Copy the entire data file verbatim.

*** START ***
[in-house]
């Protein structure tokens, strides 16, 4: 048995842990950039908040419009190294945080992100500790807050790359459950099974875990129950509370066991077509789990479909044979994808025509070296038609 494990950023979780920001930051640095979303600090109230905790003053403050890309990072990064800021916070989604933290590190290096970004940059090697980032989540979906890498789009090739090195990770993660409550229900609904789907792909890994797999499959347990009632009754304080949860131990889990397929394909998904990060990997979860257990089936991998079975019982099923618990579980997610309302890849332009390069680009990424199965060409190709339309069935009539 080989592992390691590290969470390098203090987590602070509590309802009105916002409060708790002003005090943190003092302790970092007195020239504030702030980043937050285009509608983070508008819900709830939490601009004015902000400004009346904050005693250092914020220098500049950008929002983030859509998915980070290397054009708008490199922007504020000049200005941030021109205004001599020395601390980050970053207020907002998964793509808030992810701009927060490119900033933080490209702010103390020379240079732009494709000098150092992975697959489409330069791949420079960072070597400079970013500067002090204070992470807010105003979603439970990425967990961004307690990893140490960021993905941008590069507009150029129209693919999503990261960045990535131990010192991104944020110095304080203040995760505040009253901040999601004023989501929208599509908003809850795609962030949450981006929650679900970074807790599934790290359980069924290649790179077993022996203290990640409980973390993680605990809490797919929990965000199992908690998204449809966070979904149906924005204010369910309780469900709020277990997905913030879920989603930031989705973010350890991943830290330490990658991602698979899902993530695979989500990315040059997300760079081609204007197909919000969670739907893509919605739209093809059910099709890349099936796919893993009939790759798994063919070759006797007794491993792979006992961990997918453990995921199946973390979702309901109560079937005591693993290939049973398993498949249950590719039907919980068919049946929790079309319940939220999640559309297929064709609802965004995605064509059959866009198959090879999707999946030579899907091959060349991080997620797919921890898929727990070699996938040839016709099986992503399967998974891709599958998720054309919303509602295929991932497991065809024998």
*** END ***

[in-house]
């Protein structure tokens, strides 16, 4: 048995842990950039908040419009190294945080992100500790807050790359459950099974875990129950509370066991077509789990479909044979994808025509070296038609 494990950023979780920001930051640095979303600090109230905790003053403050890309990072990064800021916070989604933290590190290096970004940059090697980032989540979906890498789009090739090195990770993660409550229900609904789907792909890994797999499959347990009632009754304080949860131990889990397929394909998904990060990997979860257990089936991998079975019982099923618990579980997610309302890849332009390069680009990424199965060409190709339309069935009539 080989592992390691590290969470390098203090987590602070509590309802009105916002409060708790002003005090943190003092302790970092007195020239504030702030980043937050285009509608983070508008819900709830939490601009004015902000400004009346904050005693250092914020220098500049950008929002983030859509998915980070290397054009708008490199922007504020000049200005941030021109205004001599020395601390980050970053207020907002998964793509808030992810701009927060490119900033933080490209702010103390020379240079732009494709000098150092992975697959489409330069791949420079960072070597400079970013500067002090204070992470807010105003979603439970990425967990961004307690990893140490960021993905941008590069507009150029129209693919999503990261960045990535131990010192991104944020110095304080203040995760505040009253901040999601004023989501929208599509908003809850795609962030949450981006929650679900970074807790599934790290359980069924290649790179077993022996203290990640409980973390993680605990809490797919929990965000199992908690998204449809966070979904149906924005204010369910309780469900709020277990997905913030879920989603930031989705973010350890991943830290330490990658991602698979899902993530695979989500990315040059997300760079081609204007197909919000969670739907893509919605739209093809059910099709890349099936796919893993009939790759798994063919070759006797007794491993792979006992961990997918453990995921199946973390979702309901109560079937005591693993290939049973398993498949249950590719039907919980068919049946929790079309319940939220999640559309297929064709609802965004995605064509059959866009198959090879999707999946030579899907091959060349991080997620797919921890898929727990070699996938040839016709099986992503399967998974891709599958998720054309919303509602295929991932497991065809024998």